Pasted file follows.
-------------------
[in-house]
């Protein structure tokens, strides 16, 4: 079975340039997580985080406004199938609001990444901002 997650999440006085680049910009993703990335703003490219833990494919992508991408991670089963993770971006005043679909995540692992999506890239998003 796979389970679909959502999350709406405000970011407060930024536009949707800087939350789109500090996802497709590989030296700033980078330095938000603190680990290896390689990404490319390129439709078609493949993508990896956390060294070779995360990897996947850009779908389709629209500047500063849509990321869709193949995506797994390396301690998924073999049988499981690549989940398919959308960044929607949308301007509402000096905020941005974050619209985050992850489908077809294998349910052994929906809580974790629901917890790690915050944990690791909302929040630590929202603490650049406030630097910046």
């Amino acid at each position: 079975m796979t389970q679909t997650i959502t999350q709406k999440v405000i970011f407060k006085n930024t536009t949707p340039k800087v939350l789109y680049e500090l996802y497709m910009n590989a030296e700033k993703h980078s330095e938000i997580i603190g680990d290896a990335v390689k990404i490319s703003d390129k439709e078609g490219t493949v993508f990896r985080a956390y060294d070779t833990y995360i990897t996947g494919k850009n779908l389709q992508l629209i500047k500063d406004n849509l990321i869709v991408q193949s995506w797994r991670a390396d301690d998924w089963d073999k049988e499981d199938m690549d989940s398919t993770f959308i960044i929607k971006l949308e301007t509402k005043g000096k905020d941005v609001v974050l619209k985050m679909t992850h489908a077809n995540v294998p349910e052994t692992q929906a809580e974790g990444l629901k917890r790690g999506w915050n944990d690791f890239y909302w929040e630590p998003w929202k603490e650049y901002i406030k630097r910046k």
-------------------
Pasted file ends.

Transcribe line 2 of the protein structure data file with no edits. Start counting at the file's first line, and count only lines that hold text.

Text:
């Protein structure tokens, strides 16, 4: 079975340039997580985080406004199938609001990444901002 997650999440006085680049910009993703990335703003490219833990494919992508991408991670089963993770971006005043679909995540692992999506890239998003 796979389970679909959502999350709406405000970011407060930024536009949707800087939350789109500090996802497709590989030296700033980078330095938000603190680990290896390689990404490319390129439709078609493949993508990896956390060294070779995360990897996947850009779908389709629209500047500063849509990321869709193949995506797994390396301690998924073999049988499981690549989940398919959308960044929607949308301007509402000096905020941005974050619209985050992850489908077809294998349910052994929906809580974790629901917890790690915050944990690791909302929040630590929202603490650049406030630097910046």